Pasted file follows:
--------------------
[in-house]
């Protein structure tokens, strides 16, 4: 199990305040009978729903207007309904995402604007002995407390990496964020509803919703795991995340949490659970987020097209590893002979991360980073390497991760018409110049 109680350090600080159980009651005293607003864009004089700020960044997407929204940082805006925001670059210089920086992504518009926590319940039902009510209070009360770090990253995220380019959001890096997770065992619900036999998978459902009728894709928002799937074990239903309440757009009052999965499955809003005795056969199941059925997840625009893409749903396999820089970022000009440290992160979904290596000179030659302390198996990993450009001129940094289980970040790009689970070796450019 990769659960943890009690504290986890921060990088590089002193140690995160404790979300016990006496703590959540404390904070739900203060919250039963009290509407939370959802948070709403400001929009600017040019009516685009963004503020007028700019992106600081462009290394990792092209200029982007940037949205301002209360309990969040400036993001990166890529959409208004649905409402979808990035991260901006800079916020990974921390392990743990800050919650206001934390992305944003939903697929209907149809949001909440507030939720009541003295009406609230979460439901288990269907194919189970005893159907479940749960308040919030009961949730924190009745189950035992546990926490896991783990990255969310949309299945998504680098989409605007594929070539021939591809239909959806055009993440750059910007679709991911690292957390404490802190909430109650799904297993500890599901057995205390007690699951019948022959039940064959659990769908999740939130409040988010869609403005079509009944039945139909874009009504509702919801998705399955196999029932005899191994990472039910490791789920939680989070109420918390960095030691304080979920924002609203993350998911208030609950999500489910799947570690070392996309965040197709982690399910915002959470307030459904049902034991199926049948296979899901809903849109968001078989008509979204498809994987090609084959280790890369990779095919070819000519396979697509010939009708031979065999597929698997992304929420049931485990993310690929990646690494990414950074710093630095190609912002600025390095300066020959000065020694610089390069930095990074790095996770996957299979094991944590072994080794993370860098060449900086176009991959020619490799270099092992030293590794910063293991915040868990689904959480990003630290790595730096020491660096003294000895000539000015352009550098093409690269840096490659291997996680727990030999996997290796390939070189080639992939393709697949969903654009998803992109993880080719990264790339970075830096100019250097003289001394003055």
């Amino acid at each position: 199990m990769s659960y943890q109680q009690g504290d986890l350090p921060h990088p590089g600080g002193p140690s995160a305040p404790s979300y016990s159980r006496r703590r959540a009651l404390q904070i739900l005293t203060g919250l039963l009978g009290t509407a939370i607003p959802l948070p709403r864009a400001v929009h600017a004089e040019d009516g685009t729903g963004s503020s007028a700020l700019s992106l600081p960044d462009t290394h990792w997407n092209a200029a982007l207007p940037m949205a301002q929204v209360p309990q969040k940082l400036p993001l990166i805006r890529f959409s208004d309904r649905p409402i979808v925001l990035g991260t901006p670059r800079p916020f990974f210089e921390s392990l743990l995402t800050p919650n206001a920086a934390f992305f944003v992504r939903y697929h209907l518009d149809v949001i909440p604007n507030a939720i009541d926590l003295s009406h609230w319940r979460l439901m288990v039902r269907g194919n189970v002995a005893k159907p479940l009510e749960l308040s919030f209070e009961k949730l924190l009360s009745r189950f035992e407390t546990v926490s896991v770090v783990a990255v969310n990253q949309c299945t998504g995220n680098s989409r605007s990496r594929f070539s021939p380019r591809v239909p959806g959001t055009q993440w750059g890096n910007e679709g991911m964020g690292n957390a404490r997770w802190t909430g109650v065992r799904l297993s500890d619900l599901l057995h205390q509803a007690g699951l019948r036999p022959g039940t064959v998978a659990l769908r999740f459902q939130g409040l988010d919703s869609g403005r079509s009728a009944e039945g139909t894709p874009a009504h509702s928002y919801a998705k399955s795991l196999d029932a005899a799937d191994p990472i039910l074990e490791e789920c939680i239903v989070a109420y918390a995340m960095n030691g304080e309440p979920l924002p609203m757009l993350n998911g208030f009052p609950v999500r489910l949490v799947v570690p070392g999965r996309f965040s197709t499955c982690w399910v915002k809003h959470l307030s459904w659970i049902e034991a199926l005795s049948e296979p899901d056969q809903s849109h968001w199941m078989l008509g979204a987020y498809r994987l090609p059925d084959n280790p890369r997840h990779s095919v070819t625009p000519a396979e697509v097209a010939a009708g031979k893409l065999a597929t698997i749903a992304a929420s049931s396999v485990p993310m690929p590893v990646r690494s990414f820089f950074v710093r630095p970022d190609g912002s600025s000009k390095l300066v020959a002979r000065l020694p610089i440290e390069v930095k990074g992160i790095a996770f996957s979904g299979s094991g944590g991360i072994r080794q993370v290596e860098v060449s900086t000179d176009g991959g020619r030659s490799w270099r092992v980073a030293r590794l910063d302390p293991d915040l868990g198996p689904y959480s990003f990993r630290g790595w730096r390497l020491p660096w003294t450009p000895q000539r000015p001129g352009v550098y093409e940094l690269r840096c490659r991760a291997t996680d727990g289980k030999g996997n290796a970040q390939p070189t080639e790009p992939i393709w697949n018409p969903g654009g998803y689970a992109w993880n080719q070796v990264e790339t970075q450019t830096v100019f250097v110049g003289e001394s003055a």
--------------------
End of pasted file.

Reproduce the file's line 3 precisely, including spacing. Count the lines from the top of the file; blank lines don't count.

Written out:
């Amino acid at each position: 199990m990769s659960y943890q109680q009690g504290d986890l350090p921060h990088p590089g600080g002193p140690s995160a305040p404790s979300y016990s159980r006496r703590r959540a009651l404390q904070i739900l005293t203060g919250l039963l009978g009290t509407a939370i607003p959802l948070p709403r864009a400001v929009h600017a004089e040019d009516g685009t729903g963004s503020s007028a700020l700019s992106l600081p960044d462009t290394h990792w997407n092209a200029a982007l207007p940037m949205a301002q929204v209360p309990q969040k940082l400036p993001l990166i805006r890529f959409s208004d309904r649905p409402i979808v925001l990035g991260t901006p670059r800079p916020f990974f210089e921390s392990l743990l995402t800050p919650n206001a920086a934390f992305f944003v992504r939903y697929h209907l518009d149809v949001i909440p604007n507030a939720i009541d926590l003295s009406h609230w319940r979460l439901m288990v039902r269907g194919n189970v002995a005893k159907p479940l009510e749960l308040s919030f209070e009961k949730l924190l009360s009745r189950f035992e407390t546990v926490s896991v770090v783990a990255v969310n990253q949309c299945t998504g995220n680098s989409r605007s990496r594929f070539s021939p380019r591809v239909p959806g959001t055009q993440w750059g890096n910007e679709g991911m964020g690292n957390a404490r997770w802190t909430g109650v065992r799904l297993s500890d619900l599901l057995h205390q509803a007690g699951l019948r036999p022959g039940t064959v998978a659990l769908r999740f459902q939130g409040l988010d919703s869609g403005r079509s009728a009944e039945g139909t894709p874009a009504h509702s928002y919801a998705k399955s795991l196999d029932a005899a799937d191994p990472i039910l074990e490791e789920c939680i239903v989070a109420y918390a995340m960095n030691g304080e309440p979920l924002p609203m757009l993350n998911g208030f009052p609950v999500r489910l949490v799947v570690p070392g999965r996309f965040s197709t499955c982690w399910v915002k809003h959470l307030s459904w659970i049902e034991a199926l005795s049948e296979p899901d056969q809903s849109h968001w199941m078989l008509g979204a987020y498809r994987l090609p059925d084959n280790p890369r997840h990779s095919v070819t625009p000519a396979e697509v097209a010939a009708g031979k893409l065999a597929t698997i749903a992304a929420s049931s396999v485990p993310m690929p590893v990646r690494s990414f820089f950074v710093r630095p970022d190609g912002s600025s000009k390095l300066v020959a002979r000065l020694p610089i440290e390069v930095k990074g992160i790095a996770f996957s979904g299979s094991g944590g991360i072994r080794q993370v290596e860098v060449s900086t000179d176009g991959g020619r030659s490799w270099r092992v980073a030293r590794l910063d302390p293991d915040l868990g198996p689904y959480s990003f990993r630290g790595w730096r390497l020491p660096w003294t450009p000895q000539r000015p001129g352009v550098y093409e940094l690269r840096c490659r991760a291997t996680d727990g289980k030999g996997n290796a970040q390939p070189t080639e790009p992939i393709w697949n018409p969903g654009g998803y689970a992109w993880n080719q070796v990264e790339t970075q450019t830096v100019f250097v110049g003289e001394s003055a």